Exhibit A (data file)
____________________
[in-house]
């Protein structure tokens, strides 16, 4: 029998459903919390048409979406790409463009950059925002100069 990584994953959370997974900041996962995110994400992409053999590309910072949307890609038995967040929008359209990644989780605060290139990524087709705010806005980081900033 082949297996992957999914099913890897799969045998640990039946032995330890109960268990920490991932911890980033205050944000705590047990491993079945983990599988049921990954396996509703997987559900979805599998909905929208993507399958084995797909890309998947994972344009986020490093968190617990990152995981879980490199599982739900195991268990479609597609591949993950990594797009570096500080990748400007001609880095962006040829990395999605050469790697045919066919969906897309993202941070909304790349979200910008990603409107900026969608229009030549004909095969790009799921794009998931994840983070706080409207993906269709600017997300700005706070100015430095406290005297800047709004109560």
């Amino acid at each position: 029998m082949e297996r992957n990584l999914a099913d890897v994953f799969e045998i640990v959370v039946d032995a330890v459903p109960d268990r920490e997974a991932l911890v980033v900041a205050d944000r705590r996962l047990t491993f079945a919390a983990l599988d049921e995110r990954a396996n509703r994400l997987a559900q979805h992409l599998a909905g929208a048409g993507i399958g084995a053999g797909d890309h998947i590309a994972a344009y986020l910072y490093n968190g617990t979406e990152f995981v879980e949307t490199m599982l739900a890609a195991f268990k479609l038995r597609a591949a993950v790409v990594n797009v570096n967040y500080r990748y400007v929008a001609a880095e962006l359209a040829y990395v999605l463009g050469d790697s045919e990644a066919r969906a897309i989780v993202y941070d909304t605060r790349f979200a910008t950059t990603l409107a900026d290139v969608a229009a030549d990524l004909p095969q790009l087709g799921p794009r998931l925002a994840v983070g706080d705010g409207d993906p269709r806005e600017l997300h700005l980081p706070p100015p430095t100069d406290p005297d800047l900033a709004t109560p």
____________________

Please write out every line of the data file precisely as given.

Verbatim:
[in-house]
């Protein structure tokens, strides 16, 4: 029998459903919390048409979406790409463009950059925002100069 990584994953959370997974900041996962995110994400992409053999590309910072949307890609038995967040929008359209990644989780605060290139990524087709705010806005980081900033 082949297996992957999914099913890897799969045998640990039946032995330890109960268990920490991932911890980033205050944000705590047990491993079945983990599988049921990954396996509703997987559900979805599998909905929208993507399958084995797909890309998947994972344009986020490093968190617990990152995981879980490199599982739900195991268990479609597609591949993950990594797009570096500080990748400007001609880095962006040829990395999605050469790697045919066919969906897309993202941070909304790349979200910008990603409107900026969608229009030549004909095969790009799921794009998931994840983070706080409207993906269709600017997300700005706070100015430095406290005297800047709004109560």
């Amino acid at each position: 029998m082949e297996r992957n990584l999914a099913d890897v994953f799969e045998i640990v959370v039946d032995a330890v459903p109960d268990r920490e997974a991932l911890v980033v900041a205050d944000r705590r996962l047990t491993f079945a919390a983990l599988d049921e995110r990954a396996n509703r994400l997987a559900q979805h992409l599998a909905g929208a048409g993507i399958g084995a053999g797909d890309h998947i590309a994972a344009y986020l910072y490093n968190g617990t979406e990152f995981v879980e949307t490199m599982l739900a890609a195991f268990k479609l038995r597609a591949a993950v790409v990594n797009v570096n967040y500080r990748y400007v929008a001609a880095e962006l359209a040829y990395v999605l463009g050469d790697s045919e990644a066919r969906a897309i989780v993202y941070d909304t605060r790349f979200a910008t950059t990603l409107a900026d290139v969608a229009a030549d990524l004909p095969q790009l087709g799921p794009r998931l925002a994840v983070g706080d705010g409207d993906p269709r806005e600017l997300h700005l980081p706070p100015p430095t100069d406290p005297d800047l900033a709004t109560p």